(Figure 1897-03, My First Suspenders, page 5)

(Figure 1897-03, My First Suspenders, page 6)

(Figure 1897-03, My First Suspenders, page 7)

(Figure 1897-03, My First Suspenders, page 8)

(Figure 1897-03, My First Suspenders, page 9)

(Figure 1897-03, My First Suspenders, page 10)

(Figure 1897-03, My First Suspenders, back cover)

Close examination of My First Suspenders reveals the bottle depicted on page 10 utilized a crown cap closure.  Initially the paper neck and body labels used for blob top bottles were also affixed to Hires' first crown top bottles.  The labels on this example are worn and yellowed with age.

(Figure 1897-03.5, crown cap bottle with paper labels)

Hires copyrighted these two trade cards in 1897.  If one glances quickly at the pair, they may appear to be identical, but they are actually two very different images.

(Figure 1897-04, trade card, front, 3.0” x 5.0”)   

(Figure 1897-05, trade card, front, 3.0” x 5.0”)

The first example was produced by Julius Bien & Co. in New York City.  The young girl is holding a blob top bottle of Hires Root Beer in her right hand, and there is a Hires Improved Root Beer package on the floor.  There’s nothing else in the background. 

The second version of this card was produced by Gray Lithography Company in New York City.  The young girl is holding a crown top bottle of Hires Root Beer, so it is likely this card was produced to promote Hires’ 1897 switch to the use of crown cap bottles.  The Hires Improved Root Beer package on the floor differs from the earlier card, and in the background is either a chair or a cast iron bed, and a doll lying on the floor.   

The backs of both cards match other than their source listings.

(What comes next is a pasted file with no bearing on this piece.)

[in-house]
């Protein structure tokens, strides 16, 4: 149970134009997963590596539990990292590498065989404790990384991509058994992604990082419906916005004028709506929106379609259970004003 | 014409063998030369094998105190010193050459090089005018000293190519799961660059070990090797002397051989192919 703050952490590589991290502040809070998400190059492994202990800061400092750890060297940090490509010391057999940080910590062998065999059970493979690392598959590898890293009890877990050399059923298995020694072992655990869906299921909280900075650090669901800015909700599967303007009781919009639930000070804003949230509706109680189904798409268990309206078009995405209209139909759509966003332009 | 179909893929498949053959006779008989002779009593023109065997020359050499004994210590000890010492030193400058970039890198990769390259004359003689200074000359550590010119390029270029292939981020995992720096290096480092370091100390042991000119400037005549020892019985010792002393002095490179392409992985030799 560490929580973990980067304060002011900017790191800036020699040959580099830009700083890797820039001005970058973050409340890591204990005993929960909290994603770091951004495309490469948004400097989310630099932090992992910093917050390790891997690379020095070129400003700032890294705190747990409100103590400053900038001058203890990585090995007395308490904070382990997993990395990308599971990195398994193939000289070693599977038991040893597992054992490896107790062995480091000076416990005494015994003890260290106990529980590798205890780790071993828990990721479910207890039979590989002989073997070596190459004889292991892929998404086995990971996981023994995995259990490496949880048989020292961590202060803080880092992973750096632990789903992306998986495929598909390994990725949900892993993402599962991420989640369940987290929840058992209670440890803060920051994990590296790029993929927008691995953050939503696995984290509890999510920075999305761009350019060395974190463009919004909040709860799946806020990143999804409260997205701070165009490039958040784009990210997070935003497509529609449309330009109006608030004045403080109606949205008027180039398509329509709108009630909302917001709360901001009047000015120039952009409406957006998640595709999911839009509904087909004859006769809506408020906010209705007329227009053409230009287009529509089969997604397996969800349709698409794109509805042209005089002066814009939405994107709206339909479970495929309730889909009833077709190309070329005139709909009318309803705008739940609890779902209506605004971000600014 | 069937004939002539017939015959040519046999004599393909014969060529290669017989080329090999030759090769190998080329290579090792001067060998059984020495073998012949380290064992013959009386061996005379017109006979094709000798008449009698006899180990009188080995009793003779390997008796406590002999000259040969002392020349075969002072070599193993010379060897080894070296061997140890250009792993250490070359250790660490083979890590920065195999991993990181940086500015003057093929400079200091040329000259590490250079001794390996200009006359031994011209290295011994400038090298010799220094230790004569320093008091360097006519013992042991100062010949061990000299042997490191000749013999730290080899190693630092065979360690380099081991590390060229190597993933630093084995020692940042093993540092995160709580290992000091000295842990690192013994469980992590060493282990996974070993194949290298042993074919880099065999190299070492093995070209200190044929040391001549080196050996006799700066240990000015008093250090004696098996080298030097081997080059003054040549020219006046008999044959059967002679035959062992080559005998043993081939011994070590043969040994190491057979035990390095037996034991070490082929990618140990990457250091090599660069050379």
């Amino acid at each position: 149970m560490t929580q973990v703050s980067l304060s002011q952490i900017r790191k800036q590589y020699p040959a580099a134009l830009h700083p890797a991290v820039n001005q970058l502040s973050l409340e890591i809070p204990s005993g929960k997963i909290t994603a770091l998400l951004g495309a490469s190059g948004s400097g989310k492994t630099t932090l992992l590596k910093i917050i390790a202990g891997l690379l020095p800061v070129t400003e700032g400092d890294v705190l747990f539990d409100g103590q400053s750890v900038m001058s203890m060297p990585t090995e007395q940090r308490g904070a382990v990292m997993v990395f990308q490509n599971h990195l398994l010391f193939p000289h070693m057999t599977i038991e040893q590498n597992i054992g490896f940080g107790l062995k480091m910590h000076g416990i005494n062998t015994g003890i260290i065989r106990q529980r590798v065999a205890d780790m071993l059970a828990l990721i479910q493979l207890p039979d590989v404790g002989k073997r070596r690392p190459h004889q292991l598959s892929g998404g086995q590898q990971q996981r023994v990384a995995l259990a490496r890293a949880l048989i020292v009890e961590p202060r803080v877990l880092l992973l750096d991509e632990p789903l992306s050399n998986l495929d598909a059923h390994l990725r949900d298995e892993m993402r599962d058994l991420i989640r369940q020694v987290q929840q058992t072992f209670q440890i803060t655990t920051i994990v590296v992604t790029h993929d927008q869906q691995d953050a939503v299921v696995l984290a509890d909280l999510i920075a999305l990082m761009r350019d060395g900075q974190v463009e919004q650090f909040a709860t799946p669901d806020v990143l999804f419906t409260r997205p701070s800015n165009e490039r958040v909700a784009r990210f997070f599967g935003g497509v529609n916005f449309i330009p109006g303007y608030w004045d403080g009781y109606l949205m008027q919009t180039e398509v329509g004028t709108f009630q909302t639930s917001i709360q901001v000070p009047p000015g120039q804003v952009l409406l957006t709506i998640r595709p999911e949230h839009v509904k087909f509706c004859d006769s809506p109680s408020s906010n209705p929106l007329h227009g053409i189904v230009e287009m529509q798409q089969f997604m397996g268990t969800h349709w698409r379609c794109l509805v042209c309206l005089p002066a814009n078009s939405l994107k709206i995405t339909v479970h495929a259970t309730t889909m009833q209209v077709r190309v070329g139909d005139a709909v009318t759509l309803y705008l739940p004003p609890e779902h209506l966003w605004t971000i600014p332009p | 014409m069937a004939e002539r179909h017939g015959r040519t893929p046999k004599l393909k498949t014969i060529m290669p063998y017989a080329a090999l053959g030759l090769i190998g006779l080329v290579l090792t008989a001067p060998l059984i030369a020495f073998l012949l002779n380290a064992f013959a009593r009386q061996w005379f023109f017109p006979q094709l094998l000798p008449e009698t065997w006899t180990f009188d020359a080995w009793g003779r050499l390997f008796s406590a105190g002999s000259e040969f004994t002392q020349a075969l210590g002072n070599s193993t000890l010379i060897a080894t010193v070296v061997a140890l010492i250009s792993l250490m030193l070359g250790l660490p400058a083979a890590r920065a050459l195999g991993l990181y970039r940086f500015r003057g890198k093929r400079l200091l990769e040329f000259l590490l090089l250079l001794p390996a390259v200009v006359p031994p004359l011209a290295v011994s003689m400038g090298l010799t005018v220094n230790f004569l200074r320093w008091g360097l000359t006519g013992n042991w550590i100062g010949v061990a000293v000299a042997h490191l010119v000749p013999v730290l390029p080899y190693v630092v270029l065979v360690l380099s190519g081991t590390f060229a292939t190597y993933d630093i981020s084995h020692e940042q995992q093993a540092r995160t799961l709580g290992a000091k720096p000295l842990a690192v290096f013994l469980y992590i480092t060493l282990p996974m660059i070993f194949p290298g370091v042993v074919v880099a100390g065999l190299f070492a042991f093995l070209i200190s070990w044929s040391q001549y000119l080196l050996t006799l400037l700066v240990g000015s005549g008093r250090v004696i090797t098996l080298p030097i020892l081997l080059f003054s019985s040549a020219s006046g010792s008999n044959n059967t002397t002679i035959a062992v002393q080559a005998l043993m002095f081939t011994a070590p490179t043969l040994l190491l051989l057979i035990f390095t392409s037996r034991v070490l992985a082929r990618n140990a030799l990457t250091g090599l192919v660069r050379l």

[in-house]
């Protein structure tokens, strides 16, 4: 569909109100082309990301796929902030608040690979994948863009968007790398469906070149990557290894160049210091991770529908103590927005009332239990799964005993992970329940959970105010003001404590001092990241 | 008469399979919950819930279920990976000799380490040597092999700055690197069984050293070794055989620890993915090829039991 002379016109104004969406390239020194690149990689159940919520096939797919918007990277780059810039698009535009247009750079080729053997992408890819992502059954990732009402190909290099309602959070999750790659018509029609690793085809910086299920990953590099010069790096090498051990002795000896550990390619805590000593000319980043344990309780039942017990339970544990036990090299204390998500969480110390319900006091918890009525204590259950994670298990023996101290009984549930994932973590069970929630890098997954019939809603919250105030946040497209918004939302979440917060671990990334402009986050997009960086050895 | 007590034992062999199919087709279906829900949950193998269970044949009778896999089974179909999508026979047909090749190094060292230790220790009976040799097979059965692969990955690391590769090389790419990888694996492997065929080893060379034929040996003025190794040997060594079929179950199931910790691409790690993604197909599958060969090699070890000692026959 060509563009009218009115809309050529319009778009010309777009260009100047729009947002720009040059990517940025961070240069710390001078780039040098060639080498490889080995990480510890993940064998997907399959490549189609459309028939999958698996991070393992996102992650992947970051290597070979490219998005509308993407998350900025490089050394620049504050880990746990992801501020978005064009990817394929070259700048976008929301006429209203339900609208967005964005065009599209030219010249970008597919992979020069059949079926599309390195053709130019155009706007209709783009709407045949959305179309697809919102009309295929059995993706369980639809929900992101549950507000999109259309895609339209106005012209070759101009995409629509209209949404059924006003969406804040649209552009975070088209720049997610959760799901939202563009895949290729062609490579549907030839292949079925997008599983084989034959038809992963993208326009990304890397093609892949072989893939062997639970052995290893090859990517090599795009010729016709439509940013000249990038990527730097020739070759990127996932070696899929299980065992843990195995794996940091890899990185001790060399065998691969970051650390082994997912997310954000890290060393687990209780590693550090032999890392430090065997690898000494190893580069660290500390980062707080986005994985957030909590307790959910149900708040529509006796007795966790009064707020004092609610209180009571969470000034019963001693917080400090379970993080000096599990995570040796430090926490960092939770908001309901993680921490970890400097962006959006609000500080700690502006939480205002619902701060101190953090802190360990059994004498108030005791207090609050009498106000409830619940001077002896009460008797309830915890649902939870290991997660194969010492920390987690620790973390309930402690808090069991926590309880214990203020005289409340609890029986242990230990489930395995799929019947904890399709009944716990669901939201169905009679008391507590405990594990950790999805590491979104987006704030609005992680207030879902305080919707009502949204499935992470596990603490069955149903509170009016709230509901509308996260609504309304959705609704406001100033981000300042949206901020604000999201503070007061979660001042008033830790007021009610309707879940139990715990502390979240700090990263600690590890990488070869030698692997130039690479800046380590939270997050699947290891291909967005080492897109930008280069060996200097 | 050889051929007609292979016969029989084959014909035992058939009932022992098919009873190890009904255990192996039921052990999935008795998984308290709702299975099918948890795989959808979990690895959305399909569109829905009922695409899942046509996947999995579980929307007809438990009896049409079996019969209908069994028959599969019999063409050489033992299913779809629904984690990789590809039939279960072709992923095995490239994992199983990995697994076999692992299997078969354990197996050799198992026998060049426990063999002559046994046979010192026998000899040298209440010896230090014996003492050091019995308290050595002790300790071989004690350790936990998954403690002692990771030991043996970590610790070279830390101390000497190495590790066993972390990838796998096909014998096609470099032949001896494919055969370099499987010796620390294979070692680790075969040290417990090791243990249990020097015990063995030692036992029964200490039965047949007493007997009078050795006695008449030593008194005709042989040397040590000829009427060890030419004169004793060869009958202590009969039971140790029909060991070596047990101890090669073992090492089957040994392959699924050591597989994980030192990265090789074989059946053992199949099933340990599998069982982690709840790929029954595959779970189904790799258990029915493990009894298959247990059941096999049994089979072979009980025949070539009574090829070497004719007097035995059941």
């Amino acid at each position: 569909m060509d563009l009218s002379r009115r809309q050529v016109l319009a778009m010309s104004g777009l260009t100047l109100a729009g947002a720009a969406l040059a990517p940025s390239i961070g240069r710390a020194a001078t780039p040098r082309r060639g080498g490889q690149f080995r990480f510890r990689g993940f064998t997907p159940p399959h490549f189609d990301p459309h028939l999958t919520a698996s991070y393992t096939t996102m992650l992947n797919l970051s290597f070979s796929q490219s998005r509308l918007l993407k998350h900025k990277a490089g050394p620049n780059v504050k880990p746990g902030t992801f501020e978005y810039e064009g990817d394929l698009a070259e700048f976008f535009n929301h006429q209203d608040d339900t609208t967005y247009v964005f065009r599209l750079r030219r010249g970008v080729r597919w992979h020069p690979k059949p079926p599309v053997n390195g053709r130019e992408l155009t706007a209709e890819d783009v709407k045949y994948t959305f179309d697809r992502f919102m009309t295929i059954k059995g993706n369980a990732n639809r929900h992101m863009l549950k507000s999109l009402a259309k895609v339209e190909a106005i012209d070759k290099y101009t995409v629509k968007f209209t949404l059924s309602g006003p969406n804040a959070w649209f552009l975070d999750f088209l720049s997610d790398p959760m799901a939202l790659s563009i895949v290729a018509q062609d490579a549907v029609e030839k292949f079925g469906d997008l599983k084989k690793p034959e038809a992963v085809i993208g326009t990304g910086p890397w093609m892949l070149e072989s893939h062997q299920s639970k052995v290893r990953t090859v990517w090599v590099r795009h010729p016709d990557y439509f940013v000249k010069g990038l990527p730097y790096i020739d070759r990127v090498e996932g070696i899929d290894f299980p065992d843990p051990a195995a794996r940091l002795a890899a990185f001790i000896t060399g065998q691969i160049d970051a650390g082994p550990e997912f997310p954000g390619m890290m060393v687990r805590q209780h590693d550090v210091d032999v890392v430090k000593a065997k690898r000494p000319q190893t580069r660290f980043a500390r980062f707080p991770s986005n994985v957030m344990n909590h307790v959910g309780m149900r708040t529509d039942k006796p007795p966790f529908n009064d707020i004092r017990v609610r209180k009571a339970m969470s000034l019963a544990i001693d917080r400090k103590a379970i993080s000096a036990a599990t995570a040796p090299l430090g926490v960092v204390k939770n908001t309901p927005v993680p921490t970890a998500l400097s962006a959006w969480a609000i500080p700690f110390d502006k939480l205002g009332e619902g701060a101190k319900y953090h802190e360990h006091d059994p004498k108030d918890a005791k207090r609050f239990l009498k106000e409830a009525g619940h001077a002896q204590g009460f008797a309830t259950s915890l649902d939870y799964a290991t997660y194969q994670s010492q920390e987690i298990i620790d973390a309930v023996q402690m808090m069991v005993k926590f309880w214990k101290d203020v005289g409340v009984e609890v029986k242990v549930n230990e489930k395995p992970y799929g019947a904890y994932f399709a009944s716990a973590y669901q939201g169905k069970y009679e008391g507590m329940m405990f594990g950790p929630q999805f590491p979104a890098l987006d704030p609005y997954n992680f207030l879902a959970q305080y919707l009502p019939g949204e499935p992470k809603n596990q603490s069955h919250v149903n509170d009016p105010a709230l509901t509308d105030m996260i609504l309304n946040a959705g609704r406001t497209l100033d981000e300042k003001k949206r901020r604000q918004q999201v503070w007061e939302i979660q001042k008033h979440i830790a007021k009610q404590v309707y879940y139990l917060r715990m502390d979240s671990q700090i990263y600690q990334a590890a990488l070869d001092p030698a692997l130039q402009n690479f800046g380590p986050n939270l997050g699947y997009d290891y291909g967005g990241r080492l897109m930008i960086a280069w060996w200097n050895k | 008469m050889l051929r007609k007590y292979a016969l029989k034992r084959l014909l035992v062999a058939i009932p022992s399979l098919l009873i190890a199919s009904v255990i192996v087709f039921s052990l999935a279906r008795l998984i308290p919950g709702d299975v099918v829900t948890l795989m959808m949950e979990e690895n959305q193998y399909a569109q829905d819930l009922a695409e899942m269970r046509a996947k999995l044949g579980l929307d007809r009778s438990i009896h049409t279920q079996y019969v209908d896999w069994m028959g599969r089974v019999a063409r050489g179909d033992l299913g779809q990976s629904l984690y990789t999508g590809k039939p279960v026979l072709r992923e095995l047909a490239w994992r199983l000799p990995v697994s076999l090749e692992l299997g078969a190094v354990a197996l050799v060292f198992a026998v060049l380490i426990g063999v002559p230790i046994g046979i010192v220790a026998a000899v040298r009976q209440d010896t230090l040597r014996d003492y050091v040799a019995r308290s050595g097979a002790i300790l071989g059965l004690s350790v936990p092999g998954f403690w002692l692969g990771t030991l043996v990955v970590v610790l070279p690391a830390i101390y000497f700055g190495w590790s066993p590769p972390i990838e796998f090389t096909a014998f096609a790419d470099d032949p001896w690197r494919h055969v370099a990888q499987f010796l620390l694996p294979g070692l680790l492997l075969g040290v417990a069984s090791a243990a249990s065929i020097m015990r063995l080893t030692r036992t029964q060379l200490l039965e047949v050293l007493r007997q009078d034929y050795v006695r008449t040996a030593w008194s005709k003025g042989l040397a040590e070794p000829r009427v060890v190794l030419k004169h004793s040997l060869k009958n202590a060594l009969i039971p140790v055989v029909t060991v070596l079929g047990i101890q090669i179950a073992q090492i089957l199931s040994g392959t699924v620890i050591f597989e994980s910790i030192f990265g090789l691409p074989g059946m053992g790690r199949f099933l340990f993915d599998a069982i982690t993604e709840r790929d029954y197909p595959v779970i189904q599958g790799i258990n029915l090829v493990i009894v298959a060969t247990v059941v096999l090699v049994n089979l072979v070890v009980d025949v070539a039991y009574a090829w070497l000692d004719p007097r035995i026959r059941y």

(Figure 1897-04 and 1897-05, trade cards, back)

The angel pictured on this sign is holding a blob top bottle of “Hires Rootbeer Carbonated” with full paper labels.  Note the angel's wings and “None Other Genuine” lettering. 

 (Figure 1897-06, cardboard sign, Hires Family Archives)

This 5.0" x 3.375" counter or table sign with an easel back ties in with the increasing national popularity of bicycling.   

(Figure 1897-07, die-cut, cardboard, standup counter or table sign, front)

(Figure 1897-07, die-cut, cardboard, standup counter or table sign, back)

A circular promoting Hires’ Improved Root Beer to dealers accompanied a second version of the same Hires Boy sign with different advertising copy on the back.

(Figure 1897-08, die-cut, cardboard, standup counter or table sign, back)

(Figure 1897-09, wall hanger, Hires Family Archives)

Existing artwork for a blob top Hires bottle was reworked by adding a crown cap.  

(Figure 1897-10, Century and Harpers Weekly, May 29, 1897)

(Figure 1897-11, The Youth’s Companion, June 1897, back cover, 16.0” x 11.5”)

A slightly modified version of this advertisement also ran in the July 3, 1897 editions of Harper’s and Munsey’s magazines. 

(Figure 1897-12, Life, June 3, 1897)

(Figure 1897-12.5, Ann Arbor Register, Ann Arbor, Michigan, June 17, 1897)

A blob top bottle was utilized for this magazine advertisement with a “thermometer” image.

 (Figure 1897-13, The Outlook Weekly, June 19, 1897)

The neck of a blob top bottle with a tied-down cork illustrated this summertime advertisement.

            (Figure 1897-14, magazine advertisement)

Hires marketed directly to German speaking customers with this half page newspaper advertisement.

(Figure 1897-15, Philadelphia Democrat, June 22, 1897)

An English version of the same advertisement ran in other U.S. newspapers, including the New York Sun June 26, 1897, and San Francisco Chronicle Thursday, July 1, 1897.  The headline reads “HOT WEATHER’S HERE Keep Up Your Supply of HIRES Rootbeer.”  The text states, in part: